On 25th August 2016 Hull College issued a notice that threatened over 140 posts at the College with redundancy  – including 60 lecturing staff
This is the sixth year in a row that job losses have been announced resulting in just short of 400 job losses

Staff at the College believe that

  • these job losses are short sighted
  • profit is being put first.
  • significant financial shortfalls are a result of years of mismanagement
  • what was once a great college is being run into the ground.

It’s also an attack on the union itself. 

The branch officers who orchestrated last year’s successful pay and lesson observation dispute have been threatened with redundancy. This includes the branch secretary, the vice-chair and our president Rob Goodfellow.

Our members at Hull, as you would expect from this branch, are determined to fight back.

They have a successful ballot for strike action and are taking strike action on Thursday 13th October

Actions you can take immediately:

Keep yourself updated by visiting the branch’s facebook page

https://www.facebook.com/ucuhull

Retweet its tweets

https://twitter.com/ucuhull?lang=en&lang=en

Sign the petition

https://www.gopetition.com/petitions/save-hull-college-for-the-people-of-hull.html#.V_KNzKRiGFg.twitter

send messages of support to the branch secretary Dave Langcaster at

dlangcaster@gmail.com

Watch this space for details of where to visit picket lines

In full solidarity with our members at Hull

Jenny Prideaux

Last day… but not least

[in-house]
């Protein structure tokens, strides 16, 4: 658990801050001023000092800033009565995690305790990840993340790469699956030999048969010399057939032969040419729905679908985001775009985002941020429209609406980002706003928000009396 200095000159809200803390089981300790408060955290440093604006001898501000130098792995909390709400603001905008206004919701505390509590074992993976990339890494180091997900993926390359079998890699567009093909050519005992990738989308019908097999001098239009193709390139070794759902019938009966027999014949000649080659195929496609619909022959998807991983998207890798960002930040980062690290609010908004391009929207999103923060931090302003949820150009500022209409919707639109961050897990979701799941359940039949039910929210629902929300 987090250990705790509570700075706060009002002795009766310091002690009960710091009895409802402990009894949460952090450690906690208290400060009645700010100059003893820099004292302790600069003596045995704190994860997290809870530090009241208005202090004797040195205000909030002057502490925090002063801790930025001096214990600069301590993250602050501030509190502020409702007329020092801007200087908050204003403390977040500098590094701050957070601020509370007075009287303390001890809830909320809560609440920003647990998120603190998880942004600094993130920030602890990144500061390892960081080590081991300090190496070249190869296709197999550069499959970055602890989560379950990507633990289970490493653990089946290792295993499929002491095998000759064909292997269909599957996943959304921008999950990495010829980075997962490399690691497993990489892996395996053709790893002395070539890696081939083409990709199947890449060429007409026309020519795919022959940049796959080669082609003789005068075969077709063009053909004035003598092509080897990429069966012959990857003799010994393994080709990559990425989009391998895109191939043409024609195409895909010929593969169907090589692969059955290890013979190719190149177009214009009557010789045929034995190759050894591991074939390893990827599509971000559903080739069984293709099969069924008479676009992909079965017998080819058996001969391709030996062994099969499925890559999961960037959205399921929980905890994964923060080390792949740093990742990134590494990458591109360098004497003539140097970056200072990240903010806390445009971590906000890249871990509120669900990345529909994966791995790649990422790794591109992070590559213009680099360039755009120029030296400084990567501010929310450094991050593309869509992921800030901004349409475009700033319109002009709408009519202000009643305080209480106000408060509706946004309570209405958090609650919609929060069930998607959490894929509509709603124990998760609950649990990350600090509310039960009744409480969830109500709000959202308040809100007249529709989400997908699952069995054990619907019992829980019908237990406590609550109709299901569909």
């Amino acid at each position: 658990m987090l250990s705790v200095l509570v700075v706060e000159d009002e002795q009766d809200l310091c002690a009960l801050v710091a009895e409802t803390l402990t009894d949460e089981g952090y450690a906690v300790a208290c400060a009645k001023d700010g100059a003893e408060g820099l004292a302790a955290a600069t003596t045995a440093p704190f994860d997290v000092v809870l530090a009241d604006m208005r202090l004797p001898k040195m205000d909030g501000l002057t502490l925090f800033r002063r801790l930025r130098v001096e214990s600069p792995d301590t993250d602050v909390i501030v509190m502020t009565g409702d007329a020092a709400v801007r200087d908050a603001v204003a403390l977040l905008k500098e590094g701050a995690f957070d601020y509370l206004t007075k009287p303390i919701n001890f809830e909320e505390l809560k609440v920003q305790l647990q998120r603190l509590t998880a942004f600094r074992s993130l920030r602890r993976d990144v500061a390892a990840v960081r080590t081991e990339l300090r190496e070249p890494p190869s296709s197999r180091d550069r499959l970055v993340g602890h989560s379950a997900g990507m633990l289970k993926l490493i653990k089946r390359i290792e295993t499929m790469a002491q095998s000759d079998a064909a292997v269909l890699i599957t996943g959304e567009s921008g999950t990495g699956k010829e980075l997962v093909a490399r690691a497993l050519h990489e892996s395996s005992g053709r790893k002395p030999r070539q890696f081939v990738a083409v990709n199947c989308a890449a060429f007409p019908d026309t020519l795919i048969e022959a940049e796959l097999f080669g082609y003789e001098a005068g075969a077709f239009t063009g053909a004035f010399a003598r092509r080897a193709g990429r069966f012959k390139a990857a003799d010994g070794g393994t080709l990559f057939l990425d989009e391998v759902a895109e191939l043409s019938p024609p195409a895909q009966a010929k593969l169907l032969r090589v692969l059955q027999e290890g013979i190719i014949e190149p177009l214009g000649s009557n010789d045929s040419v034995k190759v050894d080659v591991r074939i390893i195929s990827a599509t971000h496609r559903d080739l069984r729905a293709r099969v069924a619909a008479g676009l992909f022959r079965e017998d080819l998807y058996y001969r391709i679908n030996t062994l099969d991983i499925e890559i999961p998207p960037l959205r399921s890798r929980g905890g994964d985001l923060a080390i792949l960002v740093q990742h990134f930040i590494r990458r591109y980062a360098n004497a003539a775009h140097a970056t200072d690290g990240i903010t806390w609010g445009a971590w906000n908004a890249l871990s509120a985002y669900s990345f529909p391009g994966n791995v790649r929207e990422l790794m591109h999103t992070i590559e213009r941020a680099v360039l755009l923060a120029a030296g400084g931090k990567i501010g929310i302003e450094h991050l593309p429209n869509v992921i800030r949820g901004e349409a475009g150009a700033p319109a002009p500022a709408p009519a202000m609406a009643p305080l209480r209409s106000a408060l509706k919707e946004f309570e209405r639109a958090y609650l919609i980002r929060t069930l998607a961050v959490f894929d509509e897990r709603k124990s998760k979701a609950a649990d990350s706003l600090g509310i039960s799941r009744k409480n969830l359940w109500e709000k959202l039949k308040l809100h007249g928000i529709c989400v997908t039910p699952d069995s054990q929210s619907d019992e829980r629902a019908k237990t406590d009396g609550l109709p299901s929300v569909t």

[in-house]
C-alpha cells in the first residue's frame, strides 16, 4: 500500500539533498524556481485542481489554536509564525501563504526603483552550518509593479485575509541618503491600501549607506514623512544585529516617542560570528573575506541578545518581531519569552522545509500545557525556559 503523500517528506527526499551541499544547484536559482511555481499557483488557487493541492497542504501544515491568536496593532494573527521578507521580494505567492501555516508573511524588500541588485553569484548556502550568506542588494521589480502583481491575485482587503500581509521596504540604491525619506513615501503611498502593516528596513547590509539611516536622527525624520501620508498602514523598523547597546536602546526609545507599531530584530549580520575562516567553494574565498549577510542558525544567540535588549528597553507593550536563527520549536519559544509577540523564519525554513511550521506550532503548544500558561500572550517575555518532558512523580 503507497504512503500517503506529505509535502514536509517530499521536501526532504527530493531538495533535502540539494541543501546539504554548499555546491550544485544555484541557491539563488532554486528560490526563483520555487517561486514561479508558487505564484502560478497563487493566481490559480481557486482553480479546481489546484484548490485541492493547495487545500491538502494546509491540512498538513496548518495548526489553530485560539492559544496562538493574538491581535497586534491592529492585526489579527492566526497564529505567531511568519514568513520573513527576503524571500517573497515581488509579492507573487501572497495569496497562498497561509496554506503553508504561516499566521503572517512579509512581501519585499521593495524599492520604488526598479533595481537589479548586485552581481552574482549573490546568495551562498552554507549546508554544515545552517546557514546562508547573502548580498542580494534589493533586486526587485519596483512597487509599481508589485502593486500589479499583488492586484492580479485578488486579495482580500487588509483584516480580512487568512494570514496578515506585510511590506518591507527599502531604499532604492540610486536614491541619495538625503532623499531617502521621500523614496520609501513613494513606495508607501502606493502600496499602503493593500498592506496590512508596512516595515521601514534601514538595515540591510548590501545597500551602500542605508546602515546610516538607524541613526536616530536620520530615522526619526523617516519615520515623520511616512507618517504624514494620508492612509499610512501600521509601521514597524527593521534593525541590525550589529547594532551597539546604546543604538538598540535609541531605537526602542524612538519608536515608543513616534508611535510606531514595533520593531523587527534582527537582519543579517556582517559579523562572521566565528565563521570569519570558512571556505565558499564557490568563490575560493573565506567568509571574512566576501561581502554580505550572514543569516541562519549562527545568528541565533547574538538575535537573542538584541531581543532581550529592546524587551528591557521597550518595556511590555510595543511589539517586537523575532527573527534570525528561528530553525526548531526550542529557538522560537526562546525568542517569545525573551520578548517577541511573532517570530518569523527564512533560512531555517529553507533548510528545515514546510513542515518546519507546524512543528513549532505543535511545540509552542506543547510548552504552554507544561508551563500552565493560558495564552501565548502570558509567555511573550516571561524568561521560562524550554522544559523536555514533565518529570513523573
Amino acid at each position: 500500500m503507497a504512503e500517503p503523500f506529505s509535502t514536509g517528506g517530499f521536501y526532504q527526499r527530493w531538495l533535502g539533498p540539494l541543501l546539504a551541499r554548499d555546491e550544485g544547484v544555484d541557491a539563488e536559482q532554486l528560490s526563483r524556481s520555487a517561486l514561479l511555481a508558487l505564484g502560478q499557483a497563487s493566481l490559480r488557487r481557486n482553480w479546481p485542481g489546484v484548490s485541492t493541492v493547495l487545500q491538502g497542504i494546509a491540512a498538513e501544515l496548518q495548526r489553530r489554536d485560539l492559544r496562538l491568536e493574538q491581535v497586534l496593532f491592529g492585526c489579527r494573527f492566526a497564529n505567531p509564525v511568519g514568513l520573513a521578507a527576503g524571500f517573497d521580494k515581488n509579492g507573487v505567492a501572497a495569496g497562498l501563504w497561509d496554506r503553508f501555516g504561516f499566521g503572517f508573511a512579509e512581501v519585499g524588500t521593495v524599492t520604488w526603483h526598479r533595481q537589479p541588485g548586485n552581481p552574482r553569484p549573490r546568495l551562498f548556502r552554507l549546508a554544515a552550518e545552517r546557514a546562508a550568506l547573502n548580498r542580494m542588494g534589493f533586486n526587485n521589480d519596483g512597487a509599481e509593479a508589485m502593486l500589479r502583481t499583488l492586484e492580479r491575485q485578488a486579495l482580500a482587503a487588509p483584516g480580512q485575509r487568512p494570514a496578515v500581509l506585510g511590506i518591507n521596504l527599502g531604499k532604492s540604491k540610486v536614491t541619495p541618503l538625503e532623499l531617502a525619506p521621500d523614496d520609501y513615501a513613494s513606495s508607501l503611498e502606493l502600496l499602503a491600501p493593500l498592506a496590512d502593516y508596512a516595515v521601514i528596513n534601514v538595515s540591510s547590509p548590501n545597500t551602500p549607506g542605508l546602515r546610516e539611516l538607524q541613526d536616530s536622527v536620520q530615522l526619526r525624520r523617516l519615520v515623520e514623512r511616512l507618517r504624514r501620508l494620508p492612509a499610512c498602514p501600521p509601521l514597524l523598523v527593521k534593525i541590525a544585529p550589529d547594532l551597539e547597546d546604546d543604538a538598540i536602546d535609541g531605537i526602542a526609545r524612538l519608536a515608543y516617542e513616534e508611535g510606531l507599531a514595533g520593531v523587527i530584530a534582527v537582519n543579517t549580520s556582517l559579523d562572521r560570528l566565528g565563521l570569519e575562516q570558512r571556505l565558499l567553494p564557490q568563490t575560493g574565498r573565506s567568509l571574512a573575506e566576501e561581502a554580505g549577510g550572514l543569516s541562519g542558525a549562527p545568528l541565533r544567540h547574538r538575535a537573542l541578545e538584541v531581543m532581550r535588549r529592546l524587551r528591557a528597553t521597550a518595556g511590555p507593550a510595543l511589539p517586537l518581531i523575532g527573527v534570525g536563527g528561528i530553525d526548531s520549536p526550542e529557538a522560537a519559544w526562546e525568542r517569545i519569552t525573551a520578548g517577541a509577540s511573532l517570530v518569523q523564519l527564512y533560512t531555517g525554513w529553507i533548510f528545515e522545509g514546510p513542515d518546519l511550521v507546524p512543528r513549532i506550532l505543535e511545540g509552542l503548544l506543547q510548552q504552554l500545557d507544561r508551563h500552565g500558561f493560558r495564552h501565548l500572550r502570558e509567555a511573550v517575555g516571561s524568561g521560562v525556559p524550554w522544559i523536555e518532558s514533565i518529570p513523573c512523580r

Broadcast logo

Friday’s copy of Broadcast can be downloaded here

Although this is the last day of Congress, it’s by no means the least important. As well as giving Congress the chance to demonstrate UCU’s solidarity with  Malia Bouattia, president-elect of the National Union of Students, and the first black and the first Muslim to hold that post – in which she has already suffered Islamophobic media attacks, and totally unjustified allegations of antisemitism, there are also important issues of rules and finance to be decided upon.

It is not our intention on the issues of finance and rules to give voting advice on all motions – although we point out some issues in Broadcast relating to some of the proposals before congress. We note that it’s to the credit of the Treasurer and the staff advising her that the finances are in a robust situation and this should be acknowledged and applauded. With some exceptions we would simply advise listening to the arguments in the debate.

One motion, however, which we suggest must be passed is 55, on model branch rules, (with or without amendment 55A). There have been bitter arguments on this topic at previous Congresses, and now we are essentially back to the situation at merger. These are of course, only model rules, and a number of branches may need to seek variations. But, given the current climate, we believe it is essential for the union’s protection that all branches have rules of this nature in place, and that they are lodged with the national office.